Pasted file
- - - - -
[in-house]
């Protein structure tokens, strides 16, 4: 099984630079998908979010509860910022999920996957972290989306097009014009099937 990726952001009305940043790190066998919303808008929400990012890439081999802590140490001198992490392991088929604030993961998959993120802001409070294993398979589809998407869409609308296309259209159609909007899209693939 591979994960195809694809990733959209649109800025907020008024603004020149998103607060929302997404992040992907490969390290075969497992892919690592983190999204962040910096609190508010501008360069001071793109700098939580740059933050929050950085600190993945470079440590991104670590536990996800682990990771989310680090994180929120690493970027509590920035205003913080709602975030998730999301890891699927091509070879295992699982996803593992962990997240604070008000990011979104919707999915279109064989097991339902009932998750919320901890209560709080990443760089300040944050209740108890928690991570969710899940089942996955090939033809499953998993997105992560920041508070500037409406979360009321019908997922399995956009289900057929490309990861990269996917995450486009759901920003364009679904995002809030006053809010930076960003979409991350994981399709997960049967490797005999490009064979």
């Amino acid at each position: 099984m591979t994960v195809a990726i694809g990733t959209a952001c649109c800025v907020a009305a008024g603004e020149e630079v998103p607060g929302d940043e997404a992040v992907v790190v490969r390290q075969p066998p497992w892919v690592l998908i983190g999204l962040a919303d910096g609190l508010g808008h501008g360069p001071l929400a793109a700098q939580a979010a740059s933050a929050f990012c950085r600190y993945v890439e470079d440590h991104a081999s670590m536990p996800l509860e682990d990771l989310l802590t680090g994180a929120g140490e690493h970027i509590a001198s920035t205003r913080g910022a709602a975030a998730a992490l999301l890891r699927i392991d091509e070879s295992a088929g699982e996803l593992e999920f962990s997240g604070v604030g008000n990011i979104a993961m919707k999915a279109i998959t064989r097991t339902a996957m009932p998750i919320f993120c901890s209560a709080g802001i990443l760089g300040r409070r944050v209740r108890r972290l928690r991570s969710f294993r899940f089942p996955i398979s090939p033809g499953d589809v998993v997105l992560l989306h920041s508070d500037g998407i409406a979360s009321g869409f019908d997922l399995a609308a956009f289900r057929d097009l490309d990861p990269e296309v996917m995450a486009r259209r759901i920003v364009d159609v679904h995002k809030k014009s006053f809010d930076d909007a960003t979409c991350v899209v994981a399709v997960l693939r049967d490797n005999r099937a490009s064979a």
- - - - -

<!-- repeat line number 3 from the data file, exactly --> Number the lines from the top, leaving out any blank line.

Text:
């Amino acid at each position: 099984m591979t994960v195809a990726i694809g990733t959209a952001c649109c800025v907020a009305a008024g603004e020149e630079v998103p607060g929302d940043e997404a992040v992907v790190v490969r390290q075969p066998p497992w892919v690592l998908i983190g999204l962040a919303d910096g609190l508010g808008h501008g360069p001071l929400a793109a700098q939580a979010a740059s933050a929050f990012c950085r600190y993945v890439e470079d440590h991104a081999s670590m536990p996800l509860e682990d990771l989310l802590t680090g994180a929120g140490e690493h970027i509590a001198s920035t205003r913080g910022a709602a975030a998730a992490l999301l890891r699927i392991d091509e070879s295992a088929g699982e996803l593992e999920f962990s997240g604070v604030g008000n990011i979104a993961m919707k999915a279109i998959t064989r097991t339902a996957m009932p998750i919320f993120c901890s209560a709080g802001i990443l760089g300040r409070r944050v209740r108890r972290l928690r991570s969710f294993r899940f089942p996955i398979s090939p033809g499953d589809v998993v997105l992560l989306h920041s508070d500037g998407i409406a979360s009321g869409f019908d997922l399995a609308a956009f289900r057929d097009l490309d990861p990269e296309v996917m995450a486009r259209r759901i920003v364009d159609v679904h995002k809030k014009s006053f809010d930076d909007a960003t979409c991350v899209v994981a399709v997960l693939r049967d490797n005999r099937a490009s064979a």